Latest calculations reveal why small variations in the rotation of the ball applied by slow bowlers in cricket can cause batsmen big problems even before deliveries have pitched on the ground
Spin bowlers in cricket are masters at making the ball loop slowly through the air to confuse batsmen. Legends of the game know the magic combinations of top-spin, side-spin and off-spin necessary to fool the opposition, but some clever calculations by physicists in Australia could help to share this knowledge with a wider audience.
Ian and Garry Robinson - Honorary Fellows at Victoria University in Melbourne and the University of New South Wales, respectively - have been busy using mathematics to shine a light on the secrets of spin-bowling. In their latest work, published in the journal Physica Scripta, the brothers highlight the significance of small variations in the proportion of different spin types applied to the ball by slow bowlers in cricket.
To calculate the various flight paths, the scientists consider a number of forces acting on the ball. These include a gravity force, operating vertically downwards; a drag force, which opposes the motion and is in the opposite direction to the ball's velocity vector; and finally, when the ball is spinning, a lift or Magnus force.
Top-spin causes the ball to dip in flight, side-spin causes the ball to move side-ways through the air and, perhaps most importantly in cricket, off-spin can cause the ball to drift across the pitch towards the end of the delivery, drawing the batsman into a more vulnerable position.
Once their numerical analysis had confirmed some of the more well-known details of the game, the researchers were ready to examine spin-bowling at a subtler level.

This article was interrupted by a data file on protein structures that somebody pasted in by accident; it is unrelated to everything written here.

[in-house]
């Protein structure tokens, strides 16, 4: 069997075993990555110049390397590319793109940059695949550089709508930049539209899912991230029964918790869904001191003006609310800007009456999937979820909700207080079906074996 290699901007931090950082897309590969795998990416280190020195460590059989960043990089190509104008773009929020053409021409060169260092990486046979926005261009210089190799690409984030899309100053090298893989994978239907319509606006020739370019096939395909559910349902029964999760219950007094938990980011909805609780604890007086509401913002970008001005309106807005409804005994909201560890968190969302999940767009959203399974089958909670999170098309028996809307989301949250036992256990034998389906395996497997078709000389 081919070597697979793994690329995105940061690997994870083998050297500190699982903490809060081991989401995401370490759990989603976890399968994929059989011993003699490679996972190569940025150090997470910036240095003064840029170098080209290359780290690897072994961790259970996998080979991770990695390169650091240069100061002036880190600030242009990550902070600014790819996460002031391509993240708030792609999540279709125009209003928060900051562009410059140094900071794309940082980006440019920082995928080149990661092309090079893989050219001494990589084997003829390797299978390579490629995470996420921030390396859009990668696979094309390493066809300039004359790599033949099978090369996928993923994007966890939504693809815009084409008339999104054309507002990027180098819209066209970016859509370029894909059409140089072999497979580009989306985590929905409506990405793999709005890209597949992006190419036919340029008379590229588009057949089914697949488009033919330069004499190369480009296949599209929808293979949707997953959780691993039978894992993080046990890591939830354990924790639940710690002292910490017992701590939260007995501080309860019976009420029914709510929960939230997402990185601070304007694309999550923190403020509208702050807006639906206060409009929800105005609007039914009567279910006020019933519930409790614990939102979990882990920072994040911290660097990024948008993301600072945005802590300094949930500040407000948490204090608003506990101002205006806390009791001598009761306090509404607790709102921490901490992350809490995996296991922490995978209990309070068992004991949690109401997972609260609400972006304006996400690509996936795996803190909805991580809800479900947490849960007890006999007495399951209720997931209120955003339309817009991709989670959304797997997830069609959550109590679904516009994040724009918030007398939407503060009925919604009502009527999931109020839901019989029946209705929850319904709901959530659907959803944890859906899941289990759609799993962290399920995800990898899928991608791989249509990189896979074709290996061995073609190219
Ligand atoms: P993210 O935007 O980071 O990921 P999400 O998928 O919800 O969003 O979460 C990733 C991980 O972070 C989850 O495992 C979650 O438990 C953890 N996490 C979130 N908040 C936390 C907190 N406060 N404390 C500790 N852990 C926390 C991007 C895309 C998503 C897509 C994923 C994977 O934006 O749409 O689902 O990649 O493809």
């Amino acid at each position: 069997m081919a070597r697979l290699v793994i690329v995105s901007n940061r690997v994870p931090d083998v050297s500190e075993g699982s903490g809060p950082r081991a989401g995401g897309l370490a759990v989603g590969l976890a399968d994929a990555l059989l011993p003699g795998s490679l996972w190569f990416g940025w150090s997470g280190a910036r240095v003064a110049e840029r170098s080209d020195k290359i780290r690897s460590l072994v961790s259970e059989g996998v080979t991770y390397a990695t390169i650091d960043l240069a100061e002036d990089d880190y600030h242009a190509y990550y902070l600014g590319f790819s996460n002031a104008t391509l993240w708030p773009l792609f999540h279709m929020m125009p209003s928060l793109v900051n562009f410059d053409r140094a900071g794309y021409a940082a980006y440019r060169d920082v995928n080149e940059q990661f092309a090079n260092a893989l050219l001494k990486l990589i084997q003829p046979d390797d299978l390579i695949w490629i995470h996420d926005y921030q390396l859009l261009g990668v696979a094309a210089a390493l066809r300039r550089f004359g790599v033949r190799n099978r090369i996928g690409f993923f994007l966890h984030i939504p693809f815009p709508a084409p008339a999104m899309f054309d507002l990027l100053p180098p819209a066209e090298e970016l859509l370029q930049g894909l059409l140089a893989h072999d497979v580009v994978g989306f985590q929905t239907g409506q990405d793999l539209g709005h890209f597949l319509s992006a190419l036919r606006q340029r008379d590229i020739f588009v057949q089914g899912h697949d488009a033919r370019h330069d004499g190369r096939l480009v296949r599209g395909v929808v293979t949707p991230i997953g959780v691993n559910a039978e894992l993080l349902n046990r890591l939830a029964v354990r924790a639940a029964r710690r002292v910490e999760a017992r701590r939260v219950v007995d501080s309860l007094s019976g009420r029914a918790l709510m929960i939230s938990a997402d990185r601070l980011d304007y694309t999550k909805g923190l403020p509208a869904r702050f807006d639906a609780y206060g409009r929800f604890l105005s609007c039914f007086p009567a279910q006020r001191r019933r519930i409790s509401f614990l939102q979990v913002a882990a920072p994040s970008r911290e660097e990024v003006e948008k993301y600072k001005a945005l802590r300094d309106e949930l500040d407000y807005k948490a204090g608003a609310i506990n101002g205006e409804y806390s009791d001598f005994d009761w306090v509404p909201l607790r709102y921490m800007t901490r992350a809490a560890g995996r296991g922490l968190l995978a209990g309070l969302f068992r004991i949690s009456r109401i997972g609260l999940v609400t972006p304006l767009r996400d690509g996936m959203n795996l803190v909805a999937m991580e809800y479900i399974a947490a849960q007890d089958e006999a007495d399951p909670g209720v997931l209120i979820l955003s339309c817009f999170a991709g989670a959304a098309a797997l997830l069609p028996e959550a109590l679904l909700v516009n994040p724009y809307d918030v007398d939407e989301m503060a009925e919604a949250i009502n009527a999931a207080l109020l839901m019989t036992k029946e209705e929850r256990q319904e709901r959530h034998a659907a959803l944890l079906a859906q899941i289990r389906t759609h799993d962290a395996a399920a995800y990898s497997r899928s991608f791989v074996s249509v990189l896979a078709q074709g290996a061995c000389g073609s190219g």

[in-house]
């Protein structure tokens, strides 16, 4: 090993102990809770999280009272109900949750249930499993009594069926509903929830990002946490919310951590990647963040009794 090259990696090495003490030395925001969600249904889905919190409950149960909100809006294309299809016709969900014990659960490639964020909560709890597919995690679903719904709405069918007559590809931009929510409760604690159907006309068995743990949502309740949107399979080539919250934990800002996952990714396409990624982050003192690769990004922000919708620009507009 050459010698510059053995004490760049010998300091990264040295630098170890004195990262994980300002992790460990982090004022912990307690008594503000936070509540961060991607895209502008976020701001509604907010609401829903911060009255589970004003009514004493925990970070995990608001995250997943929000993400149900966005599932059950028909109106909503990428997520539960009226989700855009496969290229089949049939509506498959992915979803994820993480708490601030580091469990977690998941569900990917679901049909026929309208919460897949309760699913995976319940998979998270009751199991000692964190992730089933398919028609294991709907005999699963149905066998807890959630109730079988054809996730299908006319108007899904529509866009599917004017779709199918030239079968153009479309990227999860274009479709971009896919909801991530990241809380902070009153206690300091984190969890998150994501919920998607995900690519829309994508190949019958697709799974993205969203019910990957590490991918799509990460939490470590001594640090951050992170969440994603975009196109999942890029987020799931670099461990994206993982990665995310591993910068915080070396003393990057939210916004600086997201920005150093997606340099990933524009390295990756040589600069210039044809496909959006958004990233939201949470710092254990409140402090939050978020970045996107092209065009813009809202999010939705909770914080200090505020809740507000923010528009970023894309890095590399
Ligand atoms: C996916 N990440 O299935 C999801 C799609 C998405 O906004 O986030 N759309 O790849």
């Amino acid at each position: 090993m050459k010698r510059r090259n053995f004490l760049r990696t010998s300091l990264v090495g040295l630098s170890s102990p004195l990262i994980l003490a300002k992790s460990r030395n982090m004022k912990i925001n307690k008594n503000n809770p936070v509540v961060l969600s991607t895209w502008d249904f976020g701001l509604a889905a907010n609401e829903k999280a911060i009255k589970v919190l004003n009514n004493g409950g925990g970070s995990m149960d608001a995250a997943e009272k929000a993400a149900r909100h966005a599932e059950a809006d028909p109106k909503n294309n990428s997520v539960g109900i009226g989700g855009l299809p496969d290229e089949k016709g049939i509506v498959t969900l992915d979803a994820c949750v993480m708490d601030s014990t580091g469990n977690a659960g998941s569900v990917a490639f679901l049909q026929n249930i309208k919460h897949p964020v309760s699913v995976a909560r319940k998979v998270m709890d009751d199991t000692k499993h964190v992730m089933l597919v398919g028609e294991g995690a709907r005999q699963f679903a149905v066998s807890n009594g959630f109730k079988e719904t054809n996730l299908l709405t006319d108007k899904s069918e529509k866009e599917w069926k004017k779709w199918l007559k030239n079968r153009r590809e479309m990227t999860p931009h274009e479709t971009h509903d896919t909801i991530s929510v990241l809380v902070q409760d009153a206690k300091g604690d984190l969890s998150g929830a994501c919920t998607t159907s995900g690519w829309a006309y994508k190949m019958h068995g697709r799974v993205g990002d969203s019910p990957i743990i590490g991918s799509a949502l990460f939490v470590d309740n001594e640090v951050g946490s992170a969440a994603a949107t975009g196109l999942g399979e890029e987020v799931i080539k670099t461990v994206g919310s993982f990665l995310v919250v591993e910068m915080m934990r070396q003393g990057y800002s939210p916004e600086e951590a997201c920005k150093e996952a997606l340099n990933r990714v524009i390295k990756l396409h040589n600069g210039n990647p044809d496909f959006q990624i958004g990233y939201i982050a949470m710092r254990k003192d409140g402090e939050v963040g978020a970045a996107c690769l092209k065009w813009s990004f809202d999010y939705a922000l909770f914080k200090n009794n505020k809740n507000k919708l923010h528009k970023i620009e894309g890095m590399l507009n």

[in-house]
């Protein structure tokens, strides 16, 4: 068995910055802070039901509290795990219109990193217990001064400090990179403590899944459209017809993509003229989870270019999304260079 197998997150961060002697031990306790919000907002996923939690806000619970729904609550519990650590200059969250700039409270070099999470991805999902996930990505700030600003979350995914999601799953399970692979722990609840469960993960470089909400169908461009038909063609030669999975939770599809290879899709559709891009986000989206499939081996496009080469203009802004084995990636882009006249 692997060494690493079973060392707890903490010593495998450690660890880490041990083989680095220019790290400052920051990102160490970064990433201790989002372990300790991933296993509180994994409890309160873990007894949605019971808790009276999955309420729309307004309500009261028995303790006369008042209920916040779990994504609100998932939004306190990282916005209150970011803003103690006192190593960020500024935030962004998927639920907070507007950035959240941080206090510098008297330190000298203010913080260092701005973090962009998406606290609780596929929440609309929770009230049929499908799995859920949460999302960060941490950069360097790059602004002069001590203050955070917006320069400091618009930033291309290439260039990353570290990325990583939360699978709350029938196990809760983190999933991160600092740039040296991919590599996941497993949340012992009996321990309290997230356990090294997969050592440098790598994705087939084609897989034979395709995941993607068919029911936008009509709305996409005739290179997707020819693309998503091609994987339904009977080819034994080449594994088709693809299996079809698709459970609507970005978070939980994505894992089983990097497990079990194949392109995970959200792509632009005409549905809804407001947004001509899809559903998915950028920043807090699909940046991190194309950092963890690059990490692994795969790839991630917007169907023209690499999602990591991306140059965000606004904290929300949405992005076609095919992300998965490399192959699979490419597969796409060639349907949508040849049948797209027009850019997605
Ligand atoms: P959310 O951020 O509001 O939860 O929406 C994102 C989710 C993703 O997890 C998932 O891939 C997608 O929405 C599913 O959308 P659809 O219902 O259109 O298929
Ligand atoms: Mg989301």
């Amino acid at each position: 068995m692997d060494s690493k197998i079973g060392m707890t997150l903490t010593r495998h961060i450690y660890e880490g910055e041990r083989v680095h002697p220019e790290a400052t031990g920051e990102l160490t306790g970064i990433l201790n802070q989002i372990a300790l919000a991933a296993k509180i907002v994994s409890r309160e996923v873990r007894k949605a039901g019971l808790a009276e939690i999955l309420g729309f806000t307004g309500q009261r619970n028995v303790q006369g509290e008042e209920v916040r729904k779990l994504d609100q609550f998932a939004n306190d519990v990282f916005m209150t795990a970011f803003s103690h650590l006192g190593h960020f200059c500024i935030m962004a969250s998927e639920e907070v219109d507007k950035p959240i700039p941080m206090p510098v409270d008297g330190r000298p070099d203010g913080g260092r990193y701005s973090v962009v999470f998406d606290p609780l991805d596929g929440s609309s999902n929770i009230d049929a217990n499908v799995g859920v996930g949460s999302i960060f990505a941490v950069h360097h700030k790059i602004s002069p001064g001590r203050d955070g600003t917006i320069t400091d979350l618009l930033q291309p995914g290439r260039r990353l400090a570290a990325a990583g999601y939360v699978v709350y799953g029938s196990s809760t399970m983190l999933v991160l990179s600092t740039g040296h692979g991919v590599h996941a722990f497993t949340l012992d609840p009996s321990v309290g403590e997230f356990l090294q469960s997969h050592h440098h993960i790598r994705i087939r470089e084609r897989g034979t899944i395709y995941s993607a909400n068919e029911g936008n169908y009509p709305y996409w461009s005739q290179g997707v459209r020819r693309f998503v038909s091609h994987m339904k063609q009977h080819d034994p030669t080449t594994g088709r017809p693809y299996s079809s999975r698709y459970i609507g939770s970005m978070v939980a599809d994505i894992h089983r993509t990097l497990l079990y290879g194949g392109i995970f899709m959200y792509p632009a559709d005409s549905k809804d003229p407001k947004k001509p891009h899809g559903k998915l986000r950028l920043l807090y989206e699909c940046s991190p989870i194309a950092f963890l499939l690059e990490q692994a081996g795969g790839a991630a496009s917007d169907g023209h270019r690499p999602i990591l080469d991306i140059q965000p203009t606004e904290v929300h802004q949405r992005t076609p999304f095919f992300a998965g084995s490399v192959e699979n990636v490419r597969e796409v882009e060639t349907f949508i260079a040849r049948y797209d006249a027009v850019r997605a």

"We found that if the total spin is kept constant and a small amount of top-spin is added to the ball at the expense of some off-spin, the length at which the ball pitches can be reduced by as much as 25 cm - an amount that batsmen can ignore at their peril - despite little change being observed in the side-ways drift," revealed Ian Robinson. "On the other hand, a small amount of side-spin introduced to a top-spin delivery does not alter the point of pitching significantly, but can produce 10 cm or more of side-ways drift."
They considered other combinations too. "When a side-spin component is added to the spin of a ball bowled with a mixture of off-spin and top-spin in equal proportions, significant movement occurs in both the side-ways direction and in the point of pitching, of the order of a few tens of centimetres," highlighted Garry Robinson.
The physicists hope that their analysis will give newcomers to spin-bowling a helping hand in mastering the variety of deliveries necessary to keep batsmen guessing. Tennis players might also benefit from the work (on this theme, also check out - "Radar speed gun true velocity measurements of sports-balls in flight: application to tennis" by Garry Robinson and Ian Robinson 2016 Phys. Scr. 91 023008 - which can be downloaded via the journal's homepage).
Notes to Editors
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The published version of the paper "Spin-bowling in cricket re-visited: model trajectories for various spin-vector angles" (Garry Robinson and Ian Robinson 2016 Phys. Scr. 91 083009) will be freely available online 22 July 2016. It will be available at http://iopscience.
The authors published a related study in 2013 on the motion of an arbitrarily rotating spherical projectile and its application to ball games (Garry Robinson and Ian Robinson 2013 Phys. Scr. 88 018101). Go to http://iopscience.
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